Lexus is betting on e-sports and CTV to reach the next generation of luxury vehicle buyers

When you think about what type of person drives a Lexus, Gen Z almost certainly doesn’t come top of mind. But the automaker sees things differently and is leveraging connected TV — as well as gaming — to introduce their brand to future buyers.

“Gaming and CTV definitely ladders up to our main objective, which is to capitalize on the fact that the future of luxury will be a young, diverse audience,” Preston Larson, management director of media and integrated services at Lexus’ agency of record, Publicis Group’s Team One, tells The Current. “We want to build those relationships, so they look at brands such as Lexus, which, by the way, leads the industry in consumer loyalty.”

CTV is still a relatively new channel, but brands such as Lexus have long realized how much more effective their ad spend and creative can go in addressing strategic key KPIs — industry speak for “key performance indicators” — beyond simple awareness plays.

The company partnered with popular esports team 100 Thieves to reach younger audiences after becoming the team’s official luxury automotive partner. Additionally, the automaker is now purchasing CTV inventory programmatically. In doing so, it has control in how often its ads are seen by viewers — a concept known as “frequency capping”. And not only can the major car manufacturer control its ads frequency on one platform, but across a plethora of streaming sites, such as Peacock, Hulu, ESPN, Tubi and Discovery+.

Frequency capping should be an important piece of any brand’s CTV strategy, as it can impact everything from audience experience to web traffic, says Larson.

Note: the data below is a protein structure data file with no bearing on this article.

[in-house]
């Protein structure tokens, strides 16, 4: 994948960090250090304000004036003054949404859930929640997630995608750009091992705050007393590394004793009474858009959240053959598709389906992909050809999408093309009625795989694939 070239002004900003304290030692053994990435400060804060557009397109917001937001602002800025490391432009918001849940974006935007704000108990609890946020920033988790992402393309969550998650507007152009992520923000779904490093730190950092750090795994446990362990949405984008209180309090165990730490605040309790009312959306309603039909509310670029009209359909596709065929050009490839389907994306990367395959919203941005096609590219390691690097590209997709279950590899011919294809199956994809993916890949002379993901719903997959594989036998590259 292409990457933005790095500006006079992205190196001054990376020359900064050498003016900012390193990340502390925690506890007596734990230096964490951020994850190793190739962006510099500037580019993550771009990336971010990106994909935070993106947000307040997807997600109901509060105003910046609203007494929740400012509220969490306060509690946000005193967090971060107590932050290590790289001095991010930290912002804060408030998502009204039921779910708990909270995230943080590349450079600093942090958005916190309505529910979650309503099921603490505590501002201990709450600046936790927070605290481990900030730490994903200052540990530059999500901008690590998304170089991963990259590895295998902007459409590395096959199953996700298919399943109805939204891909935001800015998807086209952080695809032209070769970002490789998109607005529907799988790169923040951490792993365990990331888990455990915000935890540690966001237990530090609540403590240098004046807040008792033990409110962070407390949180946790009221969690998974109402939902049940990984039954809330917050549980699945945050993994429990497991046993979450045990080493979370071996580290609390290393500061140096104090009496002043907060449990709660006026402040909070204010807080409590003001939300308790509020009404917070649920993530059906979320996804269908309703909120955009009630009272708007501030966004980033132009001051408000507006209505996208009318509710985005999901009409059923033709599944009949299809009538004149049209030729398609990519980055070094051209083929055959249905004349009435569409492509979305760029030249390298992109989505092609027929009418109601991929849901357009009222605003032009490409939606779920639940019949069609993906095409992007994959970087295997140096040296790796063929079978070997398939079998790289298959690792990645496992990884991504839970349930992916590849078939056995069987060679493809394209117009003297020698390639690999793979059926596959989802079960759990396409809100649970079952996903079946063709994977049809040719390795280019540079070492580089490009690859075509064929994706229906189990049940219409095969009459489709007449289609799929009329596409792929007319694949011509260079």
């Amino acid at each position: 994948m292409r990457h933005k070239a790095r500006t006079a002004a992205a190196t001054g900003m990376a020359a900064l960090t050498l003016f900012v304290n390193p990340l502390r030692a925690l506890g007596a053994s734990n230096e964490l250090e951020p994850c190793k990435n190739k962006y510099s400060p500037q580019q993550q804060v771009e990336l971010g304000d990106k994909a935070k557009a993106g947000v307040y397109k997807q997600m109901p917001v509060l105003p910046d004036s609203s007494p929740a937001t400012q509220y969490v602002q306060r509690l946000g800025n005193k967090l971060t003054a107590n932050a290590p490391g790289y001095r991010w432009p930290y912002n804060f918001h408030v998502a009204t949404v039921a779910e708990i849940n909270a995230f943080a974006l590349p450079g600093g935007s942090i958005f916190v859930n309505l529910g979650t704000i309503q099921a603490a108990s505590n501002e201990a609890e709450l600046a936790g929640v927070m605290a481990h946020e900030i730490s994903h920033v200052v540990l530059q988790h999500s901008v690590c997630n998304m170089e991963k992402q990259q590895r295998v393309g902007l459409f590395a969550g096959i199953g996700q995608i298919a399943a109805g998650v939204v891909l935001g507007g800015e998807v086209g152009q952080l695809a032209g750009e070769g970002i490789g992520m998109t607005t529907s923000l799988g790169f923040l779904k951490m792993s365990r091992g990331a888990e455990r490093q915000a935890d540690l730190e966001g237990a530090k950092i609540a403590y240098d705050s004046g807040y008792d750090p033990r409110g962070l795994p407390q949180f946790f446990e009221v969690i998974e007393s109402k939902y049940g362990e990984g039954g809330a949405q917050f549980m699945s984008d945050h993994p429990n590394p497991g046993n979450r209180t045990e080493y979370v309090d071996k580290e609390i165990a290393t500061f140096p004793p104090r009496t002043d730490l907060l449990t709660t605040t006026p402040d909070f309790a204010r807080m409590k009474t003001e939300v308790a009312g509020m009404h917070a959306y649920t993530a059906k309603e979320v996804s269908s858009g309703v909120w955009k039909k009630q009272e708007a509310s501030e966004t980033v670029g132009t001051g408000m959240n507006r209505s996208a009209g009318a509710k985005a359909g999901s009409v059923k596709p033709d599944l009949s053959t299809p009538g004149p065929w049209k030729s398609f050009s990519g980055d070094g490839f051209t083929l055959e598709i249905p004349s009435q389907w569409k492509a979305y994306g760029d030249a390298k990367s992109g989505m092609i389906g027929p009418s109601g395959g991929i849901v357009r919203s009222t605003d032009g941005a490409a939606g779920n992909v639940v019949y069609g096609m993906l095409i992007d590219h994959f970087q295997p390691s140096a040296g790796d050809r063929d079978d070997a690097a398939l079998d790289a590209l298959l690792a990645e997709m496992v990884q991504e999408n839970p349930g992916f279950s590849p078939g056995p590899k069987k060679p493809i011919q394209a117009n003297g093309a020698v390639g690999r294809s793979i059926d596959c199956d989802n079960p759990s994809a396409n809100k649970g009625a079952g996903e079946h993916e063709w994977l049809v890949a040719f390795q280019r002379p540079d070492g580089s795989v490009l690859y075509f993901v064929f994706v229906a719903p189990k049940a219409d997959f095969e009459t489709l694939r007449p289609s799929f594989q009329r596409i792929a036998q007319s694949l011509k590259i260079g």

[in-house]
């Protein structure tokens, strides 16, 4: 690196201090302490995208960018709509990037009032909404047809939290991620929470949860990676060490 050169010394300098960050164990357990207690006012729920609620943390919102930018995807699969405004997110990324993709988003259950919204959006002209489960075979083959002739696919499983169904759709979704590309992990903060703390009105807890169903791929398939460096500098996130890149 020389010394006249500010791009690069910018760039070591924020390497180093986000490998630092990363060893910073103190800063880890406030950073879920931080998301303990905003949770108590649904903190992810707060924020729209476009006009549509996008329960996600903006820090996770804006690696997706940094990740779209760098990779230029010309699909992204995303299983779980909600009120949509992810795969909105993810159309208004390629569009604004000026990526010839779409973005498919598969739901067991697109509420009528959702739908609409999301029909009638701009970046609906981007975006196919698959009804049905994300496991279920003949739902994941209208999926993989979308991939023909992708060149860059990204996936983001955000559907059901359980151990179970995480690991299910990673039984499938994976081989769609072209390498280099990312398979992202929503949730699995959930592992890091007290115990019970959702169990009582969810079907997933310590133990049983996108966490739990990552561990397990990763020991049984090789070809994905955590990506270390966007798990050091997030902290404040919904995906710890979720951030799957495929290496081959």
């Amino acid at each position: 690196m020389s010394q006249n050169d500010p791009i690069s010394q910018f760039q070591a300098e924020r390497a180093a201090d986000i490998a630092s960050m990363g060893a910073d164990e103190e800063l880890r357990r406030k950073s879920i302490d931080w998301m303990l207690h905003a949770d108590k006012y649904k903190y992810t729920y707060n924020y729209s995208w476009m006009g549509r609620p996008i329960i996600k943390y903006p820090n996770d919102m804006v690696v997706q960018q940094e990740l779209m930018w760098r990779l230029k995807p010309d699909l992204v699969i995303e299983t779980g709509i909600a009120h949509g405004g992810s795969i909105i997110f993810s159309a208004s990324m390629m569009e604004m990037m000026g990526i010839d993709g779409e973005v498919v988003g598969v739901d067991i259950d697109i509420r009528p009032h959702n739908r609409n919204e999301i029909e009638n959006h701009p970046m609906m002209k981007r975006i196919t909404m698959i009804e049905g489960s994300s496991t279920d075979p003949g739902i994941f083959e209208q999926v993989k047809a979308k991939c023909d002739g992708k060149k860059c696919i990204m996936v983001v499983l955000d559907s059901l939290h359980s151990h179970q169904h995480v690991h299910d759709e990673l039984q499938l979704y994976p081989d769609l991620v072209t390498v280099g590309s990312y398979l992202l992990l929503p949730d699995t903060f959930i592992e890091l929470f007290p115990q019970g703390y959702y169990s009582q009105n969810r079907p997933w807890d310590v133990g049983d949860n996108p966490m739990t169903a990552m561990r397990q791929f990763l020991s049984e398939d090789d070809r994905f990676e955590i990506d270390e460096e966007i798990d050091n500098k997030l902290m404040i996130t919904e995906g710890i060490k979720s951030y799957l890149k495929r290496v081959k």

Seeing the same commercial back-to-back or over-and-over often has the opposite intended effect on viewers. Brands would much rather prefer to allocate their ad dollars elsewhere, instead of irritating their target audience, says Larson.

“Holistic campaign management provides a lot of benefits,” Larson says. “Yes, we can control the guest experience in the Lexus showroom, but we also want to control that experience online and in the living room, which means we don’t want to over frequency viewers.”

Hitting the optimal frequency translates to increased traffic to Lexus’ website. “But that will start to drop dramatically if you’ve hit the viewer too many times,” says Larson. “And that means you’re getting less return on your ad spend, making you less efficient with your key performance indicators,” or KPIs.

At a national level, Larson says reaching optimal frequency allows Team One to reinvest its ad dollars toward creating unique reach. The agency takes signals it captures from linear and activates them against digital channels in video and display. From there, Team One begins to move prospective customers down funnel by handing audiences off to its dealer’s association, who then focus on providing shopping tools to potential car buyers.

“We then suppress those audiences from the national program and reinvest those ad dollars toward creating more unique reach,” Preston says.

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